The federal public service has become a "stealth equalization" program that overwhelmingly favours the Maritimes and Manitoba at the expense of Ontario and the rest of Canada, a new study shows.
In a 24-page report prepared for Winnipeg’s Frontier Centre for Public Policy to be released Monday, author Ben Eisen uncovered astonishing disparities among the various provinces when it comes to employees on Ottawa’s payroll.
"Equalization transfers have become so large that they result in the subsidization of relatively high levels of provincial spending on government programs in the have-not provinces," writes Eisen, referring to the national wealth-sharing program.
"This has contributed to the development of disproportionately large public sectors in recipient provinces, and created disincentives for rational public policy that could increase own source revenues," he continues in "Stealth Equalization: How Federal Government Employment Acts as a Regional Economic Subsidy in Canada."
Prince Edward Island leads the way with 3,657 federal bureaucrats working in that province for every 100,000 residents.
Nova Scotia is second with 3,210 per 100,000 people followed by New Brunswick at 2,655 and Manitoba at 2,619. Newfoundland comes in at 1,823.
While Ontario is slightly above the Canadian average of 1,602 federal public servants per 100,000 residents – at 1,742 – that’s largely because the national capital is here.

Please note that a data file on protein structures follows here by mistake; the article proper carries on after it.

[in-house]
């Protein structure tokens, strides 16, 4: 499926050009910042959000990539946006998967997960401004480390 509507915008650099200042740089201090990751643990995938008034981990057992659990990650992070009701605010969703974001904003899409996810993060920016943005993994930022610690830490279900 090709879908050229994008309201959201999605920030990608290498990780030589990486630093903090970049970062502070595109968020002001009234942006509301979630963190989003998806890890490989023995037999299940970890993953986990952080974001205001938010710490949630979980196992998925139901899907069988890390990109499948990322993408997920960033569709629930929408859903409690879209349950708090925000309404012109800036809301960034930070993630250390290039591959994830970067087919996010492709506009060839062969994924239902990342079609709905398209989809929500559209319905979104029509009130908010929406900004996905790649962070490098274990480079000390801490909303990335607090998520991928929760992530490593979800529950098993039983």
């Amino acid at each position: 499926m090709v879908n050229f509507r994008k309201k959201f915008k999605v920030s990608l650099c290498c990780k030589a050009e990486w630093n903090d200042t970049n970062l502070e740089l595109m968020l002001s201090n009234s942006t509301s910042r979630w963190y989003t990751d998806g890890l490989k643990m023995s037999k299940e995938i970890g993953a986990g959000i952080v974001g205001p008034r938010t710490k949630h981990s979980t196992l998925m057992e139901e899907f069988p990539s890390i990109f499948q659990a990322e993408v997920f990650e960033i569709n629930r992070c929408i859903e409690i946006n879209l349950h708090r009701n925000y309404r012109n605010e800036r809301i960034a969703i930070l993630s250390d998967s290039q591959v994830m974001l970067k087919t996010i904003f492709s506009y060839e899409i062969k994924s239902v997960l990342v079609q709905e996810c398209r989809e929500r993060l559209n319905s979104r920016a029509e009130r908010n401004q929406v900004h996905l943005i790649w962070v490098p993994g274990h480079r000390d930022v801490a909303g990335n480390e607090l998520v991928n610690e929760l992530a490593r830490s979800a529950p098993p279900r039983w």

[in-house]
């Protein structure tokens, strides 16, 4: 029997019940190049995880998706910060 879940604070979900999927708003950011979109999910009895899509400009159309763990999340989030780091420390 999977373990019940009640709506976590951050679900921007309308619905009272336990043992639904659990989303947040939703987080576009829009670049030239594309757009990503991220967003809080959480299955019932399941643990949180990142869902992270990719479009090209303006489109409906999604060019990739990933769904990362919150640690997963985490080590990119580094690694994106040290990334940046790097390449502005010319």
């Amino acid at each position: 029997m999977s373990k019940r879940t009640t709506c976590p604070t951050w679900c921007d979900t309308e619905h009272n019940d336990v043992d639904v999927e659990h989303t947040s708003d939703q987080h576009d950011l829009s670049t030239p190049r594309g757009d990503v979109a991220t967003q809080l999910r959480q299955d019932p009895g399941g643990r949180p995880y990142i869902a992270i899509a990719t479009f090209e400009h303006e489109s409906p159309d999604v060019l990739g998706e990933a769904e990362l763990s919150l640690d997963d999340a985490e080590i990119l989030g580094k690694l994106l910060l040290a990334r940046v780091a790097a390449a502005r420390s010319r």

Quebec, the largest equalization recipient and traditionally the greatest benefactor of federal largesse, lags behind the national average with 1,378.
But oil-rich Alberta – which, with Ontario and British Columbia, pays the most into equalization – has the lowest rate of federal public servants at just 936 per 100,000.
"Factors such as demographics and the varying sizes of the provinces do not explain this phenomenon," writes Eisen.
"For example, despite being a similar size and having a similar demographic profile, have-not province Manitoba has more than twice as many federal employees as a proportion of the population than does neighbouring Saskatchewan."
While Ontario is technically a "have-not" province, because it receives equalization, the amount pales in comparison to what taxpayers here contribute to the federal program.
In 2009-10, Ontarians forked over some $5.7 billion to Ottawa and Queen’s Park got a $347 million equalization payment when the money was redistributed.
In the foreword to Eisen’s study, Frontier Centre president Peter Holle and Ontario Public Policy Institute chair David MacKinnon warn that regional subsidy schemes can have a "disastrous impact … on national productivity."
"The federal government uses the disproportionate employment of public servants in most equalization-receiving provinces to convey an extra and invisible layer of subsidies that are a very large fraction of equalization receipts in those provinces," they note.